Can we arrive at a more positive assertion regarding the contiuum between the passions of the body and and the life of the spirit? In many ways, it seems to me a more fully Augustinian perspective, than the Greek one that allows both passion and the body to remain second-class citizens, as it were, in Plato's Republic, the point of which after all was to allow us to describe justice in the individual human soul, not merely or even primarily the city. Augustine resisted both Manichean dualism by asserting the intrinsic good of every created thing, and denying the possibility of ontological evil. This, it seems to me, must include the passions of the body. They must be good in themselves, (in context and with a healthy orientation, of course), and not ravenous beasts that must be constantly held in check by Sovereign Reason.

If this is the case, then we cannot accept Carson Holloway's normative account of a musical education, which pretty much just follows Plato in demanding that the passions always be calmed by reason, that music and its role in education must always be administered with an eye to elevating reason over the other parts of the soul. On the closest examination of Both Plato and Aristotle, particularly in The Republic and Ethics, respectively, we find a basically antagonistic relationship between reason and passion. This is the driving impetus behind Holloway's account of music and the soul, and it's my beliefe that a fully-realized incarnational Christianity must challenge it. Otherwise, we seem to be on track towards an anthropology that sees desiring itself as intrinsically, ontologically evil. The Hellenic view is in need of much more remediation than Holloway gives it.

Michael Dodaro said...

It seems we're mostly in agreement theologically, Dave. In fact, I tried to indicate my own quibbles with Holloway’s thesis without negating my sense that he is on target about the problems of contemporary music. The current understanding of art seems to assume that it is either self expression or propaganda. What is called serious contemporary music is in many cases propaganda for the ideology that there is no objective reality. This is the end of a long history of philosophical nominalism that argues that metaphysical form is irrelevant or simply absent. William of Occam is the most notable proponent of this theory, and he was no doubt partly in justifiable reaction to medieval scholasticism. Pop music has taken over the realm of the emotions and various dimensions of humanity because serious art is in revolt against normative form. The result is a new kind of dualism between an arbitrary definition of form and sentimental or shocking pop music. The idea that there are distinctions to be made in various kinds of pop music and even in music by the same musicians seems valid to me. Even Mick Jagger is not beyond making good music some of the time, even if it is not the music I want to listen to in church. Another problem is that pop music, good or bad, is simply obliterating music that has stood the test of time and proved its worth.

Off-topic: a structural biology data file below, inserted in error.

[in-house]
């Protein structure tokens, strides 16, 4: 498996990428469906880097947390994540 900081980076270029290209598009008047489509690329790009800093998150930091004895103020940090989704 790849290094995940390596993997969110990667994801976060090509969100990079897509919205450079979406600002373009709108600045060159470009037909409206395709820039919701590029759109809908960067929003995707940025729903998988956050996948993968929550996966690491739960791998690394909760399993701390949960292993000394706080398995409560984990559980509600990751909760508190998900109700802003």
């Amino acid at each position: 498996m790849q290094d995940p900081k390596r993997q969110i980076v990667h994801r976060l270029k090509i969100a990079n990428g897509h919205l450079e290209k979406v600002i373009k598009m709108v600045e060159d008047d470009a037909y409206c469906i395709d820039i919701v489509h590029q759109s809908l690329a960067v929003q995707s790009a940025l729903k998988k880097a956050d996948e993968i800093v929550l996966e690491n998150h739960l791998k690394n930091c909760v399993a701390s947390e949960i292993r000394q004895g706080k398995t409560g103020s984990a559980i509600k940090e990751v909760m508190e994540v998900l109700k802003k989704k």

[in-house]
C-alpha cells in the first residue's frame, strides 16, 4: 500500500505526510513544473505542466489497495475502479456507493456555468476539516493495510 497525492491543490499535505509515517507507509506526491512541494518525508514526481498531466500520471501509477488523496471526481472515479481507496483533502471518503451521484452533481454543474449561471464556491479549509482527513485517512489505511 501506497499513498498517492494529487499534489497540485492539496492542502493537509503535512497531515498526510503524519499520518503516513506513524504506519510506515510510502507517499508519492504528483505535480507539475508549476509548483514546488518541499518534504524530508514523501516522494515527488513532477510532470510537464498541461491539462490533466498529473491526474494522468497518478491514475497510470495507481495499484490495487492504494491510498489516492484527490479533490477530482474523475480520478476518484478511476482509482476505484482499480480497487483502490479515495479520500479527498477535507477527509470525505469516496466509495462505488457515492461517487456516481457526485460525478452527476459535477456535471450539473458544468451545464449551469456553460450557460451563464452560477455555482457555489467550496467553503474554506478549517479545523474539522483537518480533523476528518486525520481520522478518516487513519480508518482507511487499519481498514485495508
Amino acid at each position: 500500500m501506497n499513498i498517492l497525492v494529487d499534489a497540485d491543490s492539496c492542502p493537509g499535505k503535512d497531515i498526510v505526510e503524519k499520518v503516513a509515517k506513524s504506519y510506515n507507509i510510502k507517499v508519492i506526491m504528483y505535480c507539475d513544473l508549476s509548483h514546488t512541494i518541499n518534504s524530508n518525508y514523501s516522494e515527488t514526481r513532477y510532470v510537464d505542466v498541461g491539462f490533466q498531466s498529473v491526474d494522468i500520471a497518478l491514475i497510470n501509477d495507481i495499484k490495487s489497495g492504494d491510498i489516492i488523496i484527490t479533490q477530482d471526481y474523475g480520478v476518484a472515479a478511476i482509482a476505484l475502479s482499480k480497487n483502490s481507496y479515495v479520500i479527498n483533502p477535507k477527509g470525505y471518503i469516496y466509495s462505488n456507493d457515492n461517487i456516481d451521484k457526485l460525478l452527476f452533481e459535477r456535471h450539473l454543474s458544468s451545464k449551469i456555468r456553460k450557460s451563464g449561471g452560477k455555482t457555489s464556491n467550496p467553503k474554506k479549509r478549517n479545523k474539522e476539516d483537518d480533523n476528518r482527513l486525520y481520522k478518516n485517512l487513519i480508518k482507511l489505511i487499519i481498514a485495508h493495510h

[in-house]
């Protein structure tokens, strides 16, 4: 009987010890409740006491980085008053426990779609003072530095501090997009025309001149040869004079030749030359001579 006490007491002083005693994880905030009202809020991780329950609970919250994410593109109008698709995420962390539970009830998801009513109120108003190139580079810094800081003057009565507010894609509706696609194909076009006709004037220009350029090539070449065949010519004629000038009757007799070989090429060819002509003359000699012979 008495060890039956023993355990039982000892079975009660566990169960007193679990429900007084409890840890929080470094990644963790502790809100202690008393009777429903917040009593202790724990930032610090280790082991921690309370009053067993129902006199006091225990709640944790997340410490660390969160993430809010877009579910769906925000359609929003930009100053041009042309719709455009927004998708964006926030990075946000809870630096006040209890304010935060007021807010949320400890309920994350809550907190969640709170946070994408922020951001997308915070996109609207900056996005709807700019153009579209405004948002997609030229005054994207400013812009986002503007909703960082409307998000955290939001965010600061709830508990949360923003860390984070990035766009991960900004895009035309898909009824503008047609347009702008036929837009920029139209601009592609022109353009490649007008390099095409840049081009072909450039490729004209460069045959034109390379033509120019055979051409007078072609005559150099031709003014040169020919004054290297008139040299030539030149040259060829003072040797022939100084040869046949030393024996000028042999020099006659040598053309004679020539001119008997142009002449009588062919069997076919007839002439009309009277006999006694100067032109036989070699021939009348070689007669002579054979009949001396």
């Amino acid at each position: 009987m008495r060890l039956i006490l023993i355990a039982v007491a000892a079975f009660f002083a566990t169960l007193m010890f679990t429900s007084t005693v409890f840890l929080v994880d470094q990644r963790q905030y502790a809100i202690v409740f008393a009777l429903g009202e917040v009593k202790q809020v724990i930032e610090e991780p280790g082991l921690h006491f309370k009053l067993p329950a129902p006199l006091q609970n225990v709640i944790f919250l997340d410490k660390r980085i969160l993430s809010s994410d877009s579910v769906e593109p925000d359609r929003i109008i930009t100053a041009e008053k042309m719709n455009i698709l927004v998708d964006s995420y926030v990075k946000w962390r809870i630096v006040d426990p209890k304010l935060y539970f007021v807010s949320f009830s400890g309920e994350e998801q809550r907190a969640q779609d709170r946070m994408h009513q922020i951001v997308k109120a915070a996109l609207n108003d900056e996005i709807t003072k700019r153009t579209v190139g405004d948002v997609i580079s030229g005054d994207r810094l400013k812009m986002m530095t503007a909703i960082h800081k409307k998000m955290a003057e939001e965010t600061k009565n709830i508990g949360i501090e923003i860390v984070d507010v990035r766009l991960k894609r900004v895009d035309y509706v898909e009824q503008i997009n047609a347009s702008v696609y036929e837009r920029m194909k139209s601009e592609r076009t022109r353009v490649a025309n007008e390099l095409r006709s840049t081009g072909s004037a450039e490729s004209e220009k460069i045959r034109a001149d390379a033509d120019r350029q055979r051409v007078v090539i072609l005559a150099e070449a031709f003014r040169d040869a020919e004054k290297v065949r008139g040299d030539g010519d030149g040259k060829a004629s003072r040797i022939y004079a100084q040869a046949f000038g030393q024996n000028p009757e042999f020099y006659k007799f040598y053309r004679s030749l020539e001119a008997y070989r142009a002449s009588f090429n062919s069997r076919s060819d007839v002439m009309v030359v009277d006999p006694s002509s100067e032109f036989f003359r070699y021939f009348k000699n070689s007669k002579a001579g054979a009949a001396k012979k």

Dave said...

I'm not sure how much pop music "obliterated" classical music. I understand how the ubiquity of pop and the dearth of good symphonic and classical music might make it seem that way. But I think the classical world was well on its way to self-imploding long before Elvis. The self-consciously audience-shunning modern theory of Adorno, Shoenberg and co. did more damage in that regard than Tupelo's favorite son could have ever dreamed of.

But we are in agreement here on just about everything. Occam bad. Nominalism bad. Return to formalism and realism needful. Check.

But let me excercise this thesis on you. This rupture you describe, between form and content in pop music is actually the result of an ongoing Christian polemic, much like the one we're having. Let me explain.

Rock, in its earliest form, was gospel with a (slightly) heavier beat, an R&B spin. This is simple history: Elvis, Little Richard, Jerry Lee Lewis all derived the energy of earliest rock from gospel music, not the blues, which don't make a substantive appearance until the British re-export our own back to us, reguritated (how appropos, that) through the stylings of the Stones, Clapton, Yardbirds, et. al.

But the original impetus of rock grew out of African-American Christianity, which expressed itself close to the earth, with the passion and rhythm of work and sweat, developed without the European repose that made things like counterpoint and sophisticated harmonic development possible. Add to that the fact that African culture had no Platonic baggage, no nascent dualism to deal with (in fact the pagan religions of Africa, unlike the Baccanalia of ancient Greece, was more incarnational: cf. Eileen Southern) and you've got a crisis in the making: African Christianity declares that spritual liberation and physical liberation, spiritual ecstasy and physical ecstasy are closer than the European mind would ever have allowed. This seeps its way into the soil of Southern culture, into the imaginations of Presely, Lewis, et. al., and vivifies the inherent incarnational instincts that the Christian imaginations wants to affirm to begin with. This sets them on a collision course with institutional Christianity, which of course resists such apparent profligacy with all its might.